It's easy to forget that actress-comedian Janeane Garofalo wasn't always considered the first choice for talk show hosts in search of a liberal political critic unafraid to voice her opinions in the strongest terms, so often has she appeared on the small screen as a critic of the Bush administration.
Before becoming a voice of political outrage, Garofalo had developed, beginning as a student at Providence College in Rhode Island in the late 1980s, a style of self-deprecating and observational humor that focused not so much on politics as on life's little absurdities and on her own imperfections. She famously described her pessimistic world view in her act: "The glass is always half-empty. And cracked. And I just cut my lip on it. And chipped a tooth."
She appeared often on television comedy programs including "The Ben Stiller Show" and "Saturday Night Live" and earned two Emmy nominations for her supporting role on HBO's "The Larry Sanders Show." Garofalo also received high marks from critics for lead roles in feature films including "The Truth About Cats and Dogs" and "The Matchmaker" and for numerous smaller roles in such films as "Reality Bites."
Garofalo's liberal political views were never a secret. But during the run-up to the war in Iraq, she began finding herself more often invited to share her opinions about what she saw as the failures of conservative leaders in the government. Her criticism of the war in Iraq and of the Bush administration's policies eventually led to a turn as co-host of Air America Radio's "The Majority Report."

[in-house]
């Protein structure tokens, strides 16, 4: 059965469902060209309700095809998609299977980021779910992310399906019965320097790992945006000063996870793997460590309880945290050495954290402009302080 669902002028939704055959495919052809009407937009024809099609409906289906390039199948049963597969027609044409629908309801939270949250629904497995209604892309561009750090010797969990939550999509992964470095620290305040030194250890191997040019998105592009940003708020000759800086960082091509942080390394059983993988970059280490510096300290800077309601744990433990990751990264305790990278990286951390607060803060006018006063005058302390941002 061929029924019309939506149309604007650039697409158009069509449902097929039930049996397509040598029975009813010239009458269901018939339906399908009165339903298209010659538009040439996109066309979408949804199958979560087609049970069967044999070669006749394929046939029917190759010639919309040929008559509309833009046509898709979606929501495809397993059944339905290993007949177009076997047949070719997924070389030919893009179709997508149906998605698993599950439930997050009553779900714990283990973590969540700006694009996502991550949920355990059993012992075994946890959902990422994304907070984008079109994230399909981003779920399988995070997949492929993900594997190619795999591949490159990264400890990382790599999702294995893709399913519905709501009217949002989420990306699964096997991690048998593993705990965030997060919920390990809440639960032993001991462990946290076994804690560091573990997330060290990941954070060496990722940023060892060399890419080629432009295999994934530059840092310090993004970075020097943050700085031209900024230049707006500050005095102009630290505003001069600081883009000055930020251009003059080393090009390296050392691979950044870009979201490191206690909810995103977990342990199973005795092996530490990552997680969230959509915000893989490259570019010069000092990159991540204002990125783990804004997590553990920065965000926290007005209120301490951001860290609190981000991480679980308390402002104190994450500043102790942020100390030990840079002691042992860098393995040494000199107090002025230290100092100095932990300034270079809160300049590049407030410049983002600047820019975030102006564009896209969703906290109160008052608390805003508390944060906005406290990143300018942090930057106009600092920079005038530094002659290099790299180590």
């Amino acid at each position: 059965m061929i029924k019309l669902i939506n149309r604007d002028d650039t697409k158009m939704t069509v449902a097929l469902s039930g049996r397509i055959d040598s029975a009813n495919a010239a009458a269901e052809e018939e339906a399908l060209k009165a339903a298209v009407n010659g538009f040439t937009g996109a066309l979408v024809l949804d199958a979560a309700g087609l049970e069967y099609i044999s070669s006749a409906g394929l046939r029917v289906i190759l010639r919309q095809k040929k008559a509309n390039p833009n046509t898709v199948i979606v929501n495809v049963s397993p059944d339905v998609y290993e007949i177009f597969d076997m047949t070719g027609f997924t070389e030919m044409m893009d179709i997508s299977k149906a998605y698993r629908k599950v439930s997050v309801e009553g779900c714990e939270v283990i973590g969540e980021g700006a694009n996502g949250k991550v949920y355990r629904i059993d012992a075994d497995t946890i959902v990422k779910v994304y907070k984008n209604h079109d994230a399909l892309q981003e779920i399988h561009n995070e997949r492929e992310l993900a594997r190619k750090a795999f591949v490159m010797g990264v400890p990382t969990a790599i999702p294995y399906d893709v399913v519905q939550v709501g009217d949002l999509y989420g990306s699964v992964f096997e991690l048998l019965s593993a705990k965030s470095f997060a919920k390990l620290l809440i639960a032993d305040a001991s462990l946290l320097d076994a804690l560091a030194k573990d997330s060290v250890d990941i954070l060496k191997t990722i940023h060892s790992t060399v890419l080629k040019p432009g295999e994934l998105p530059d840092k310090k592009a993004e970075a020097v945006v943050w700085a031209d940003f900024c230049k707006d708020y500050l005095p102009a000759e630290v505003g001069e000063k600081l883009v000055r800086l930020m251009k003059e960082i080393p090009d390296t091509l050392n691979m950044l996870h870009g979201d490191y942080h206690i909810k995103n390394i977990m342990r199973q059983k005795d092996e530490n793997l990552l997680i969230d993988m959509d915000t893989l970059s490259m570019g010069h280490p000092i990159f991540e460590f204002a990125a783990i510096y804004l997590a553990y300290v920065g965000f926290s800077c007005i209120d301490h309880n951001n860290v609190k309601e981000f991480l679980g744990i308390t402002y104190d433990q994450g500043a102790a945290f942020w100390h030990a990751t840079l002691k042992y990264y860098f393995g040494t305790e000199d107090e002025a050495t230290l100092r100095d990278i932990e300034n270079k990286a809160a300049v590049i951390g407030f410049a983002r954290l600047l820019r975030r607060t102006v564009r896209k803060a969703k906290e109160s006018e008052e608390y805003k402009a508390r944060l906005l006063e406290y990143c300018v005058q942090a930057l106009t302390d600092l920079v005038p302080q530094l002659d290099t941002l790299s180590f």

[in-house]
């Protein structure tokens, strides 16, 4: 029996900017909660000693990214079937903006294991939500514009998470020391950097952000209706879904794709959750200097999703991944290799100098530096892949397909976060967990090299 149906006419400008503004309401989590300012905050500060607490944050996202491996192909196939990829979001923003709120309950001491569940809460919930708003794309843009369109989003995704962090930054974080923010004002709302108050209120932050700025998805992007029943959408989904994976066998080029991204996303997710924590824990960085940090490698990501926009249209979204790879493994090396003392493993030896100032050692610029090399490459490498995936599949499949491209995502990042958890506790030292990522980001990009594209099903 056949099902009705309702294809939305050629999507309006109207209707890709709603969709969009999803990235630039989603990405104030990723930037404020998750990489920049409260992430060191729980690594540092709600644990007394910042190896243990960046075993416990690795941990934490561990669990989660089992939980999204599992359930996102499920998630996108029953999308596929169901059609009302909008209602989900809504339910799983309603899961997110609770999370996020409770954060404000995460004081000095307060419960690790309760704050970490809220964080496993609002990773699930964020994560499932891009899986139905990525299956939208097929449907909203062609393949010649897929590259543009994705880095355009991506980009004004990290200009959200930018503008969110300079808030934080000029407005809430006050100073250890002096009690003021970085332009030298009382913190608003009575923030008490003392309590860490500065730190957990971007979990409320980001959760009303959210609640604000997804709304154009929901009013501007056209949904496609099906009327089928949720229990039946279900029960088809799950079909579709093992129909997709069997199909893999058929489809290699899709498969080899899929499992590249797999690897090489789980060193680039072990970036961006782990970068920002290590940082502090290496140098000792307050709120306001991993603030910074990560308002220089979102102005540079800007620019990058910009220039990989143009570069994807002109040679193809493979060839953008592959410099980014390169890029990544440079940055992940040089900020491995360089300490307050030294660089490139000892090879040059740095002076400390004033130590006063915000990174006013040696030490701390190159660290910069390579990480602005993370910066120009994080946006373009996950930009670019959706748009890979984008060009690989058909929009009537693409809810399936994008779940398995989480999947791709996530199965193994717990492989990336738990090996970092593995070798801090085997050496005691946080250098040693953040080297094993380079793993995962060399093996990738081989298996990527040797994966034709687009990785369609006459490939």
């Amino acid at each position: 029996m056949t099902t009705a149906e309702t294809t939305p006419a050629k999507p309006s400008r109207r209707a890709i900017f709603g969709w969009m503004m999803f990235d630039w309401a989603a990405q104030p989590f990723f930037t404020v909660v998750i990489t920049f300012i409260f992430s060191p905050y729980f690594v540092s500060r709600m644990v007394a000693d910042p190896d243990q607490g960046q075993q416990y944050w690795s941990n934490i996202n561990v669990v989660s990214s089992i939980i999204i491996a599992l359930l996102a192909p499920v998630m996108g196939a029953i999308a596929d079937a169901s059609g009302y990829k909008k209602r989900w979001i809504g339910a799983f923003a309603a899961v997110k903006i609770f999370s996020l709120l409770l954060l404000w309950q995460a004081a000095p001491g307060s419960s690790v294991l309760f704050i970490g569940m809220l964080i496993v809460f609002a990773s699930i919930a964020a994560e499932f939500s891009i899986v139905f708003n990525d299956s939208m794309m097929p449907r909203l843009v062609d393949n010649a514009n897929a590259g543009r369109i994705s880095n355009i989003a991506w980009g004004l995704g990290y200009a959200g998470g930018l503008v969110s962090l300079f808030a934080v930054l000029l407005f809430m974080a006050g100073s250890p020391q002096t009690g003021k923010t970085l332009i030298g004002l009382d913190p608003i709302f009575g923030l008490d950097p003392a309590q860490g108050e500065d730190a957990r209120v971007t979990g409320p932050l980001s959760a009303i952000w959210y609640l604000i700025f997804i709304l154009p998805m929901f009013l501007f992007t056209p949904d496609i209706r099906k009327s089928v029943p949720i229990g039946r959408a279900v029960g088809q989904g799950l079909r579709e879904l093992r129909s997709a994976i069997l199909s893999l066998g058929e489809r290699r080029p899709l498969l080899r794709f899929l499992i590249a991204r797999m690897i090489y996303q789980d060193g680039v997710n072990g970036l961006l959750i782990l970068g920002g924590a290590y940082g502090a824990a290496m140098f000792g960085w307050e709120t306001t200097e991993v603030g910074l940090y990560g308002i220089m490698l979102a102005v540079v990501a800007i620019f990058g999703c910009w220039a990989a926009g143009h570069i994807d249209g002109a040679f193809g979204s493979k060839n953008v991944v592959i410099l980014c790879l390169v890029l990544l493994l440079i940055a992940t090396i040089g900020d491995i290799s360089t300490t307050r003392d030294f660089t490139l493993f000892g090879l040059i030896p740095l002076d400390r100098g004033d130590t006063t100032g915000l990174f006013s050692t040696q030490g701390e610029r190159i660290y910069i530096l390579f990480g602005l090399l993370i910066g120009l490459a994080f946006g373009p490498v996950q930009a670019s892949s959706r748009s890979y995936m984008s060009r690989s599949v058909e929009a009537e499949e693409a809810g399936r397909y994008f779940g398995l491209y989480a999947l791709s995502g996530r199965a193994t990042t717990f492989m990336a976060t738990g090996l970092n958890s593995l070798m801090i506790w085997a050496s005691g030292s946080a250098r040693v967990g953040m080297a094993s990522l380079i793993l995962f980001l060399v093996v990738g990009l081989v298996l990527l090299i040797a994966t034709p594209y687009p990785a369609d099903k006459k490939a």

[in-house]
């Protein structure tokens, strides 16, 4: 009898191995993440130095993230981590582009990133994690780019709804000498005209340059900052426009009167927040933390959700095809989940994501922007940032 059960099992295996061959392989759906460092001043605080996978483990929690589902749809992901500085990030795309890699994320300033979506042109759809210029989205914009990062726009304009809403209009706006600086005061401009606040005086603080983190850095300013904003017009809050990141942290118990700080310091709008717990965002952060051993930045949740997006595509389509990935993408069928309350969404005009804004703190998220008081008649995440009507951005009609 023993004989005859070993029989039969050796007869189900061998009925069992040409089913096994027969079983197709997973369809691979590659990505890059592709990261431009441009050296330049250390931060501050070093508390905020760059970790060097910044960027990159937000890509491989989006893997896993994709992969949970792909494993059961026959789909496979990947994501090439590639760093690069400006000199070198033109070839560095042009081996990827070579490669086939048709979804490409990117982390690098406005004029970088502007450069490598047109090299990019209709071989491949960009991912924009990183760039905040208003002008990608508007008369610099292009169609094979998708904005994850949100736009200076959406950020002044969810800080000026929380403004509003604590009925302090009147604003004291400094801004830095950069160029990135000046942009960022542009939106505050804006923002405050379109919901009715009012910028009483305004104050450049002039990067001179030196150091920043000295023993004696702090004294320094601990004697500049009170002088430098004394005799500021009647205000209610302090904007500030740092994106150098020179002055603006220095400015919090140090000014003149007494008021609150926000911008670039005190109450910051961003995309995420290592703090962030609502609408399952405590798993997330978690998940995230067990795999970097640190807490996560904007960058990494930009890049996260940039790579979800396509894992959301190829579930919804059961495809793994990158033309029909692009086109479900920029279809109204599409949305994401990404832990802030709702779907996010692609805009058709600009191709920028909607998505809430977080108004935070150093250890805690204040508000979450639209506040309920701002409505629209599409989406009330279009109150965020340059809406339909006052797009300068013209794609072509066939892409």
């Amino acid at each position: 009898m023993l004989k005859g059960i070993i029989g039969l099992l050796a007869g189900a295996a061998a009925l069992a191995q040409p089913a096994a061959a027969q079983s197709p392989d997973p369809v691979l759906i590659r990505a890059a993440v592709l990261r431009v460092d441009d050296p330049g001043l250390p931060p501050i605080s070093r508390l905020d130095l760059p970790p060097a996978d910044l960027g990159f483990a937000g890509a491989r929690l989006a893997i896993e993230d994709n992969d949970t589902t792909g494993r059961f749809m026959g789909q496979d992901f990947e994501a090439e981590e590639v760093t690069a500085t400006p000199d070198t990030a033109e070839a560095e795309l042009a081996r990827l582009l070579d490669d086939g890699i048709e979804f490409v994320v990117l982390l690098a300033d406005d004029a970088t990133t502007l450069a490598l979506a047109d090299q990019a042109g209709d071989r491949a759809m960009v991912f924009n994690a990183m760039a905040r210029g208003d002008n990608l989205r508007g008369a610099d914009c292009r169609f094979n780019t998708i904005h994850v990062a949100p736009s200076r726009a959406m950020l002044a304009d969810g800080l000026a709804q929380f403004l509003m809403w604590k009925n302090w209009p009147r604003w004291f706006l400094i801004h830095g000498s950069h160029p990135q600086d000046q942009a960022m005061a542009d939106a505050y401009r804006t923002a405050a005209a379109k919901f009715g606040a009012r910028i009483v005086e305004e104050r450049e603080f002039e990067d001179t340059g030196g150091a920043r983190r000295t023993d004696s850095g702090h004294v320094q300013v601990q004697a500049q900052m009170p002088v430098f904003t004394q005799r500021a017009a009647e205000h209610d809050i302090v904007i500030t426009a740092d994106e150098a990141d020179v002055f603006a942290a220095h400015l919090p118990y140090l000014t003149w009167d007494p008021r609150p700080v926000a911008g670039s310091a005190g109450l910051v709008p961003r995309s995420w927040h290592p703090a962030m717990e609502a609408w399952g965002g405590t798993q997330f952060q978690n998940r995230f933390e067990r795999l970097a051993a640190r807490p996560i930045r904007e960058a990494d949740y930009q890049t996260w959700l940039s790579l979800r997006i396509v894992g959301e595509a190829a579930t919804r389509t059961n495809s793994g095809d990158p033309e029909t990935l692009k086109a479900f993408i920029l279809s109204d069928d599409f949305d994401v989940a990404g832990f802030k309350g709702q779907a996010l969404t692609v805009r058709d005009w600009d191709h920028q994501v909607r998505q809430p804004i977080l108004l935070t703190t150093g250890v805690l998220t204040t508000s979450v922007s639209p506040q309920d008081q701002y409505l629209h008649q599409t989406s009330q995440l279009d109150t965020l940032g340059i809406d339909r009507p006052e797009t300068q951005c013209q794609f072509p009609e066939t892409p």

Garofalo has said in interviews that she thinks her invitations (and those made to other liberal figures from the entertainment industry) to appear on television shows with conservative viewpoints are designed to make it easier for critics to reject progressive political positions. It is easier to dismiss a celebrity's thoughts as coming from someone who can be characterized as elitist and out of touch, Garofalo contends.
Still, she has continued to put her name and face out there as someone critical of the direction in which the country is being led and has absorbed the verbal blows from detractors who have called her unpatriotic and an abettor of the United States' enemies.
It's probably a safe bet, with tickets about $30 a pop, Garofalo will have an audience of friends rather than foes when she performs her stand-up Tuesday at the State Theatre. Fans of her acerbic humor may be hoping that the comedian has something special in store for an audience that lives in such propinquity to the powers she has repeatedly targeted.
-- C. WOODROW IRVIN
The State Theatre is at 220 N. Washington St., Falls Church. Tickets are $27.50. For more information, call 703-237-0300 or visithttp:/